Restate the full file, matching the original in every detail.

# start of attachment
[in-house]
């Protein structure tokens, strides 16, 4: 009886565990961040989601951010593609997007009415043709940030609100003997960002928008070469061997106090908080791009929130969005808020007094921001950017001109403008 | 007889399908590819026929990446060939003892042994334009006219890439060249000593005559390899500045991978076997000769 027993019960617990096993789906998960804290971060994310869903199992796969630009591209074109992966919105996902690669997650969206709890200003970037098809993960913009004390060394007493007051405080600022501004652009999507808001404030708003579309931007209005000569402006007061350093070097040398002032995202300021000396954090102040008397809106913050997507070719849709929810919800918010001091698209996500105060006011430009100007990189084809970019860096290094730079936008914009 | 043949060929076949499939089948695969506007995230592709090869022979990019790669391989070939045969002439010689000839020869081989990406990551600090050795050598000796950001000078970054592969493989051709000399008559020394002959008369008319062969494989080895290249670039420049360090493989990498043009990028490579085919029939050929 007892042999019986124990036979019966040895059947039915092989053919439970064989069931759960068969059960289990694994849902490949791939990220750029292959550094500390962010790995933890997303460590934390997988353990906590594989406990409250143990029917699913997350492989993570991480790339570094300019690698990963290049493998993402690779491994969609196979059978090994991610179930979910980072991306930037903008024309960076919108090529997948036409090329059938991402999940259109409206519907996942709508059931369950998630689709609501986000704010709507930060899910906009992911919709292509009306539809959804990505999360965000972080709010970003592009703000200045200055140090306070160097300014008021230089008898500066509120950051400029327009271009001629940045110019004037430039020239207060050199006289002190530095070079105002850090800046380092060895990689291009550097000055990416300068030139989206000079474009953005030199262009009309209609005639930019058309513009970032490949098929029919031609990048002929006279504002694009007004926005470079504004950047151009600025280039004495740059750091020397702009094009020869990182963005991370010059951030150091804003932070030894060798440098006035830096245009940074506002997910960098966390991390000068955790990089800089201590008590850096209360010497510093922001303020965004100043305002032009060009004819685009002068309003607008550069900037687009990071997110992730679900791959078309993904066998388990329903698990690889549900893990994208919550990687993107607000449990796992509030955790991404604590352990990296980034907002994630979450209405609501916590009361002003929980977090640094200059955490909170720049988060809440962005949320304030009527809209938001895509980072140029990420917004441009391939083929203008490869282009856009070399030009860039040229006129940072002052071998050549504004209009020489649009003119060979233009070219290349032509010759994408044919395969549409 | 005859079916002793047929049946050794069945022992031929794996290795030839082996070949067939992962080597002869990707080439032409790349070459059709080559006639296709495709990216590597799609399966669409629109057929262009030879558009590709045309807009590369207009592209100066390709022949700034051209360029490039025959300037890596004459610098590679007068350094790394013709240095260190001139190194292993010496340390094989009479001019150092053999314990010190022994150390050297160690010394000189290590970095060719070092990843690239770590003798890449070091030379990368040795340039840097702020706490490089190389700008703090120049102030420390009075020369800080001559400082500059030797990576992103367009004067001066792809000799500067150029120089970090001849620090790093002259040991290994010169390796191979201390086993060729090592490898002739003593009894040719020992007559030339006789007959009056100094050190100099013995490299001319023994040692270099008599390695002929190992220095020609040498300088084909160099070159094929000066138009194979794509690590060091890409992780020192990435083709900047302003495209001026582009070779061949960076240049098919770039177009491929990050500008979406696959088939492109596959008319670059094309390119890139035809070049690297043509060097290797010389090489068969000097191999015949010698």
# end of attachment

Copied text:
[in-house]
């Protein structure tokens, strides 16, 4: 009886565990961040989601951010593609997007009415043709940030609100003997960002928008070469061997106090908080791009929130969005808020007094921001950017001109403008 | 007889399908590819026929990446060939003892042994334009006219890439060249000593005559390899500045991978076997000769 027993019960617990096993789906998960804290971060994310869903199992796969630009591209074109992966919105996902690669997650969206709890200003970037098809993960913009004390060394007493007051405080600022501004652009999507808001404030708003579309931007209005000569402006007061350093070097040398002032995202300021000396954090102040008397809106913050997507070719849709929810919800918010001091698209996500105060006011430009100007990189084809970019860096290094730079936008914009 | 043949060929076949499939089948695969506007995230592709090869022979990019790669391989070939045969002439010689000839020869081989990406990551600090050795050598000796950001000078970054592969493989051709000399008559020394002959008369008319062969494989080895290249670039420049360090493989990498043009990028490579085919029939050929 007892042999019986124990036979019966040895059947039915092989053919439970064989069931759960068969059960289990694994849902490949791939990220750029292959550094500390962010790995933890997303460590934390997988353990906590594989406990409250143990029917699913997350492989993570991480790339570094300019690698990963290049493998993402690779491994969609196979059978090994991610179930979910980072991306930037903008024309960076919108090529997948036409090329059938991402999940259109409206519907996942709508059931369950998630689709609501986000704010709507930060899910906009992911919709292509009306539809959804990505999360965000972080709010970003592009703000200045200055140090306070160097300014008021230089008898500066509120950051400029327009271009001629940045110019004037430039020239207060050199006289002190530095070079105002850090800046380092060895990689291009550097000055990416300068030139989206000079474009953005030199262009009309209609005639930019058309513009970032490949098929029919031609990048002929006279504002694009007004926005470079504004950047151009600025280039004495740059750091020397702009094009020869990182963005991370010059951030150091804003932070030894060798440098006035830096245009940074506002997910960098966390991390000068955790990089800089201590008590850096209360010497510093922001303020965004100043305002032009060009004819685009002068309003607008550069900037687009990071997110992730679900791959078309993904066998388990329903698990690889549900893990994208919550990687993107607000449990796992509030955790991404604590352990990296980034907002994630979450209405609501916590009361002003929980977090640094200059955490909170720049988060809440962005949320304030009527809209938001895509980072140029990420917004441009391939083929203008490869282009856009070399030009860039040229006129940072002052071998050549504004209009020489649009003119060979233009070219290349032509010759994408044919395969549409 | 005859079916002793047929049946050794069945022992031929794996290795030839082996070949067939992962080597002869990707080439032409790349070459059709080559006639296709495709990216590597799609399966669409629109057929262009030879558009590709045309807009590369207009592209100066390709022949700034051209360029490039025959300037890596004459610098590679007068350094790394013709240095260190001139190194292993010496340390094989009479001019150092053999314990010190022994150390050297160690010394000189290590970095060719070092990843690239770590003798890449070091030379990368040795340039840097702020706490490089190389700008703090120049102030420390009075020369800080001559400082500059030797990576992103367009004067001066792809000799500067150029120089970090001849620090790093002259040991290994010169390796191979201390086993060729090592490898002739003593009894040719020992007559030339006789007959009056100094050190100099013995490299001319023994040692270099008599390695002929190992220095020609040498300088084909160099070159094929000066138009194979794509690590060091890409992780020192990435083709900047302003495209001026582009070779061949960076240049098919770039177009491929990050500008979406696959088939492109596959008319670059094309390119890139035809070049690297043509060097290797010389090489068969000097191999015949010698």